Results—32 cats had complete urolith dissolution. Mean ± SD times for a 50% reduction in urolith size (0.69 ± 0.1 weeks) and complete urolith dissolution (13.0 ± 2.6 days) were significantly shorter for cats fed food A, compared with those (1.75 ± 0.27 weeks and 27.0 ± 2.6 days, respectively) for cats fed food B. At study termination, mean ± SD urine pH (6.083 ± 0.105) for cats fed food A was lower than that (6.431 ± 0.109) for cats fed food B. In 5 cats, uroliths did not dissolve and were subsequently determined to be composed of 100% ammonium urate (n = 4) or 100% calcium oxalate (1). Adverse events associated with diet were not observed in any of the cats.

Conclusions and Clinical Relevance—Results indicated that dietary dissolution is safe and effective for eradication of sterile struvite uroliths in cats. Cats fed food A had faster urolith dissolution than did cats fed food B. Lack of a reduction in urolith size at 2 weeks after diet initiation was indicative of misdiagnosis or noncompliance.

Abstract

Objective—To compare the efficacy and safety of using 2 commercially available, low-magnesium, urine-acidifying dry foods to dissolve sterile struvite uroliths in cats.

Design—Prospective, multicenter, randomized clinical trial

Sample—37 cats with presumed struvite uroliths.

Procedures—Cats were randomly assigned to be fed 1 of 2 low-magnesium, urine-acidifying dry foods (food A or B). For each cat, physical examination, urinalysis, and abdominal radiography were performed weekly to assess treatment response.

Results—32 cats had complete urolith dissolution. Mean ± SD times for a 50% reduction in urolith size (0.69 ± 0.1 weeks) and complete urolith dissolution (13.0 ± 2.6 days) were significantly shorter for cats fed food A, compared with those (1.75 ± 0.27 weeks and 27.0 ± 2.6 days, respectively) for cats fed food B. At study termination, mean ± SD urine pH (6.083 ± 0.105) for cats fed food A was lower than that (6.431 ± 0.109) for cats fed food B. In 5 cats, uroliths did not dissolve and were subsequently determined to be composed of 100% ammonium urate (n = 4) or 100% calcium oxalate (1). Adverse events associated with diet were not observed in any of the cats.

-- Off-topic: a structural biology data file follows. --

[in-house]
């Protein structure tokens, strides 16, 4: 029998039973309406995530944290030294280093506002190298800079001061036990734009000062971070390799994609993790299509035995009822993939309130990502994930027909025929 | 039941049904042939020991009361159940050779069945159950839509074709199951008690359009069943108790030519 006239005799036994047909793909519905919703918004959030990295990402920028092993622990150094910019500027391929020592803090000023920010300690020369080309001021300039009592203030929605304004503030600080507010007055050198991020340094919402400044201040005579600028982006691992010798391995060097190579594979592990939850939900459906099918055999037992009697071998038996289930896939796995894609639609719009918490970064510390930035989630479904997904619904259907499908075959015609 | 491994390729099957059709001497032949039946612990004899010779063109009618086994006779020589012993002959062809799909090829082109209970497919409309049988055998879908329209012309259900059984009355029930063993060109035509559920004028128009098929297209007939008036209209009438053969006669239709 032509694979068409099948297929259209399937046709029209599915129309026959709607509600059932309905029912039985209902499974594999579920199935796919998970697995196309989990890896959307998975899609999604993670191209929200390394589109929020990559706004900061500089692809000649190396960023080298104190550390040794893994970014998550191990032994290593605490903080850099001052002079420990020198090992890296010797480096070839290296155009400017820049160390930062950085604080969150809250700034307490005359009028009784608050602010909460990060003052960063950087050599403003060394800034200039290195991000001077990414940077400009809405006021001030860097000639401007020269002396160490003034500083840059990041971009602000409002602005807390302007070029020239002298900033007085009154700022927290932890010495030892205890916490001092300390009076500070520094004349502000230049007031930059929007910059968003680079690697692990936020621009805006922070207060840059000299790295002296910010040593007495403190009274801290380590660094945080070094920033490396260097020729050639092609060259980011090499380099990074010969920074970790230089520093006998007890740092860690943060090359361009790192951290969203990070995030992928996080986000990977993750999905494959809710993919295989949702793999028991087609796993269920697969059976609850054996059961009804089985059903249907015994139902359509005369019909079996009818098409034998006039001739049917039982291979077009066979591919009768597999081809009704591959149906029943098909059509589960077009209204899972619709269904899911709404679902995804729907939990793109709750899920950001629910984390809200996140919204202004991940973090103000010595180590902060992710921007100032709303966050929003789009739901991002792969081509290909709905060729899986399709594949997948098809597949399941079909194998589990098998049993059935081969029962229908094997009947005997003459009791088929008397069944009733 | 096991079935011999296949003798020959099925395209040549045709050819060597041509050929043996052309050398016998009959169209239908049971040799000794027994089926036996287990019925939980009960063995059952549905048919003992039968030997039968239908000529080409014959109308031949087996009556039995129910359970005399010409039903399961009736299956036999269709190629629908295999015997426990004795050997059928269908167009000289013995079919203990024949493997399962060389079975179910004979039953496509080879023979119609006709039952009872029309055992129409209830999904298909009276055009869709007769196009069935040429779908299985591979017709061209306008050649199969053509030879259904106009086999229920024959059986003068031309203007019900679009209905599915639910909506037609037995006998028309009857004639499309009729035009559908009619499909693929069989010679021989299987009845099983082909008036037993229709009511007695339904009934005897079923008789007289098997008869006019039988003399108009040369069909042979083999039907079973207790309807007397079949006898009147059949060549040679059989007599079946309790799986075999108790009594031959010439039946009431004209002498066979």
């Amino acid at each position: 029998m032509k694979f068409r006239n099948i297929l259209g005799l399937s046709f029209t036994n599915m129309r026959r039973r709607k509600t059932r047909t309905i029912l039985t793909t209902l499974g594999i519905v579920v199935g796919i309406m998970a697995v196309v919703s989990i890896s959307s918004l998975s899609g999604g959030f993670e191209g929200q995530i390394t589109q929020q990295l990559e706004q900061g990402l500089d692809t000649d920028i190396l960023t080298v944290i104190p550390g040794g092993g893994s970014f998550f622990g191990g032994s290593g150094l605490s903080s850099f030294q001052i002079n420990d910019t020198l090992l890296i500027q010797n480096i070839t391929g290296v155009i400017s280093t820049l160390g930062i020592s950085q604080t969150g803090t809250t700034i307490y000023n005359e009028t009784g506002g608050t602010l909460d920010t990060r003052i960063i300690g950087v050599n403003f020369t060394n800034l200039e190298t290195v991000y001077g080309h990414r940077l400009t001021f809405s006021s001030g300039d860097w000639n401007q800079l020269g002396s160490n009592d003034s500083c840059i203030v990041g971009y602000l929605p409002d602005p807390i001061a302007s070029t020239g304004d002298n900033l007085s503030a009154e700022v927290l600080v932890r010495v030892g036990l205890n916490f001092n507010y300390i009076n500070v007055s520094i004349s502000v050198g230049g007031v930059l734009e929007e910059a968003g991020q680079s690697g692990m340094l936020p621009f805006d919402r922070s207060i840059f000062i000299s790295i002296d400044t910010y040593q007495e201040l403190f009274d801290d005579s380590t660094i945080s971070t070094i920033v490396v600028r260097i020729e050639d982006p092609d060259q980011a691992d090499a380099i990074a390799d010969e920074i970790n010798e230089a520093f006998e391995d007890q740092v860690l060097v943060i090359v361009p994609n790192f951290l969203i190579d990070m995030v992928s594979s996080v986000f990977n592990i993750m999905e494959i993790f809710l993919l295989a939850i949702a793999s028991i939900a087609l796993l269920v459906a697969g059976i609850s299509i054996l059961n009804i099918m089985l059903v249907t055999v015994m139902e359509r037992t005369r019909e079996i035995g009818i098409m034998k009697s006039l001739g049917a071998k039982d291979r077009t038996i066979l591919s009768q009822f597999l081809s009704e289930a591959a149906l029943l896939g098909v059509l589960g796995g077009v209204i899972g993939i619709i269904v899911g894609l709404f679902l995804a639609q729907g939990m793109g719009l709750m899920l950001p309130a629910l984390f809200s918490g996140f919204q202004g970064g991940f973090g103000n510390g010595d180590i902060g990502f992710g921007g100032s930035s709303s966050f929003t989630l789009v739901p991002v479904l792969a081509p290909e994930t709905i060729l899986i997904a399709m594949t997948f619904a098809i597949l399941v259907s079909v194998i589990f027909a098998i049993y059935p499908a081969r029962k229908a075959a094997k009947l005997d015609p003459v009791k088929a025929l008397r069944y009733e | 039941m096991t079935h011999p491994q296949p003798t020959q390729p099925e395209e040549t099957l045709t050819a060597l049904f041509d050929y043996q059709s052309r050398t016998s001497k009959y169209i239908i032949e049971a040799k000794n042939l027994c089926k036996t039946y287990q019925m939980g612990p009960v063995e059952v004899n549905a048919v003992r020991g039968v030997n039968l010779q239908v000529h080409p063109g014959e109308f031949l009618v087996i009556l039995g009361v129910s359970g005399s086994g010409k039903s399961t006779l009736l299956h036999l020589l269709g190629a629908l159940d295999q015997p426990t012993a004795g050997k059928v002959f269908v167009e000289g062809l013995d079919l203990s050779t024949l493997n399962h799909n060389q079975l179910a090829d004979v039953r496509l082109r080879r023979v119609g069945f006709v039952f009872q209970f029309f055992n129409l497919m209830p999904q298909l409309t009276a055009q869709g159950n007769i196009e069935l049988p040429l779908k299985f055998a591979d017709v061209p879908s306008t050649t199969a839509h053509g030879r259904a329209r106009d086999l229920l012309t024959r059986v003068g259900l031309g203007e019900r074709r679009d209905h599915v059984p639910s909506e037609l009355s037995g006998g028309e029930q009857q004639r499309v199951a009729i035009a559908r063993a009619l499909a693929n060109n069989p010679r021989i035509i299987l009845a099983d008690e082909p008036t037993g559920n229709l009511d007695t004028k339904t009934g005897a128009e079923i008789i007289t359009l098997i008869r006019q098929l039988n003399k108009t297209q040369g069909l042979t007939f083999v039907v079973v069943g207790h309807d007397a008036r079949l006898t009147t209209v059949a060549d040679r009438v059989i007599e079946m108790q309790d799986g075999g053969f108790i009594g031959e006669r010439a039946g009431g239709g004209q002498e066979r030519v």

Conclusions and Clinical Relevance—Results indicated that dietary dissolution is safe and effective for eradication of sterile struvite uroliths in cats. Cats fed food A had faster urolith dissolution than did cats fed food B. Lack of a reduction in urolith size at 2 weeks after diet initiation was indicative of misdiagnosis or noncompliance.

Contributor Notes

The study was performed and cats were evaluated at the Veterinary Medical Center at the University of Minnesota or the Veterinary Teaching Hospital at Michigan State University.

Supported by a grant from Hill's Pet Nutrition Inc.

Presented as an oral presentation at the American College of Veterinary Internal Medicine Forum, Denver, June 2011.

The authors thank Sarah Davidson, Carmon Koenigsknech, Sharon Steck, Heidi Scheifelbein, and Holly Monroe for technical assistance.

Address correspondence to Dr. Lulich (lulic001@umn.edu).